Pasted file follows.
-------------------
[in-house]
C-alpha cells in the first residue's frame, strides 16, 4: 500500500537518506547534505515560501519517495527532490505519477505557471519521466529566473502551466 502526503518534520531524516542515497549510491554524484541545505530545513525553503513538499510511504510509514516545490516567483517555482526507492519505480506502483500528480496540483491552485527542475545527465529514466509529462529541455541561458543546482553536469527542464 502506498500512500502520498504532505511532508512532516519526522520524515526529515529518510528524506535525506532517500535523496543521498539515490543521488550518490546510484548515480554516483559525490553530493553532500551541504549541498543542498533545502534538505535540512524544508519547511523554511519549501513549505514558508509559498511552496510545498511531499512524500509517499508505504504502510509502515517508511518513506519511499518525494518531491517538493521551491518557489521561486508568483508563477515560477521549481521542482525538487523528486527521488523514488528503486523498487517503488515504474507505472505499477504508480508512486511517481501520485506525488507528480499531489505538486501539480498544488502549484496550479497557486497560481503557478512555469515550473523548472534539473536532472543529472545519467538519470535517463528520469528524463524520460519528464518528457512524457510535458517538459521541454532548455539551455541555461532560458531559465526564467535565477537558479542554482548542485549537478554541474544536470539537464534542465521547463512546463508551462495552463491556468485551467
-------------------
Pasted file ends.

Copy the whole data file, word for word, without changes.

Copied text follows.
[in-house]
C-alpha cells in the first residue's frame, strides 16, 4: 500500500537518506547534505515560501519517495527532490505519477505557471519521466529566473502551466 502526503518534520531524516542515497549510491554524484541545505530545513525553503513538499510511504510509514516545490516567483517555482526507492519505480506502483500528480496540483491552485527542475545527465529514466509529462529541455541561458543546482553536469527542464 502506498500512500502520498504532505511532508512532516519526522520524515526529515529518510528524506535525506532517500535523496543521498539515490543521488550518490546510484548515480554516483559525490553530493553532500551541504549541498543542498533545502534538505535540512524544508519547511523554511519549501513549505514558508509559498511552496510545498511531499512524500509517499508505504504502510509502515517508511518513506519511499518525494518531491517538493521551491518557489521561486508568483508563477515560477521549481521542482525538487523528486527521488523514488528503486523498487517503488515504474507505472505499477504508480508512486511517481501520485506525488507528480499531489505538486501539480498544488502549484496550479497557486497560481503557478512555469515550473523548472534539473536532472543529472545519467538519470535517463528520469528524463524520460519528464518528457512524457510535458517538459521541454532548455539551455541555461532560458531559465526564467535565477537558479542554482548542485549537478554541474544536470539537464534542465521547463512546463508551462495552463491556468485551467